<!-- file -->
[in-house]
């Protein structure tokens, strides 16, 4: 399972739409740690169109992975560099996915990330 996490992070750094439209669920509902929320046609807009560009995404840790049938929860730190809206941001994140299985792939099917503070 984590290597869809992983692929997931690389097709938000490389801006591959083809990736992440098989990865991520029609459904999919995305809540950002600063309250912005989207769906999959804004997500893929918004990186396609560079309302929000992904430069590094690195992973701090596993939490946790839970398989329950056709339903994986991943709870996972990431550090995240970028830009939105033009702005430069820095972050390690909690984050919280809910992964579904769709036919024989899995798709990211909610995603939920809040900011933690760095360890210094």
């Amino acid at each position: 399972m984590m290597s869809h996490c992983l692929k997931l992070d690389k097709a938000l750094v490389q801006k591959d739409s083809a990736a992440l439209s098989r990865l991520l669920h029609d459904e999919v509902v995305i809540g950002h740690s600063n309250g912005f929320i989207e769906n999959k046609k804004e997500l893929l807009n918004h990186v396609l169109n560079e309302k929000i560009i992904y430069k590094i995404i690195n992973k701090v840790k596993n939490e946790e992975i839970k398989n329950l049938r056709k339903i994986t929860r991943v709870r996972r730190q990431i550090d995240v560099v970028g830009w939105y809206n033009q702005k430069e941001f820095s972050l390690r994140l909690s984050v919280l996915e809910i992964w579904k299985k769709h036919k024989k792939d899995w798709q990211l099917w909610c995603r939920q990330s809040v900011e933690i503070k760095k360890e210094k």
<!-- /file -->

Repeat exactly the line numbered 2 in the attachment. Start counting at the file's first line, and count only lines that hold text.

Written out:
């Protein structure tokens, strides 16, 4: 399972739409740690169109992975560099996915990330 996490992070750094439209669920509902929320046609807009560009995404840790049938929860730190809206941001994140299985792939099917503070 984590290597869809992983692929997931690389097709938000490389801006591959083809990736992440098989990865991520029609459904999919995305809540950002600063309250912005989207769906999959804004997500893929918004990186396609560079309302929000992904430069590094690195992973701090596993939490946790839970398989329950056709339903994986991943709870996972990431550090995240970028830009939105033009702005430069820095972050390690909690984050919280809910992964579904769709036919024989899995798709990211909610995603939920809040900011933690760095360890210094």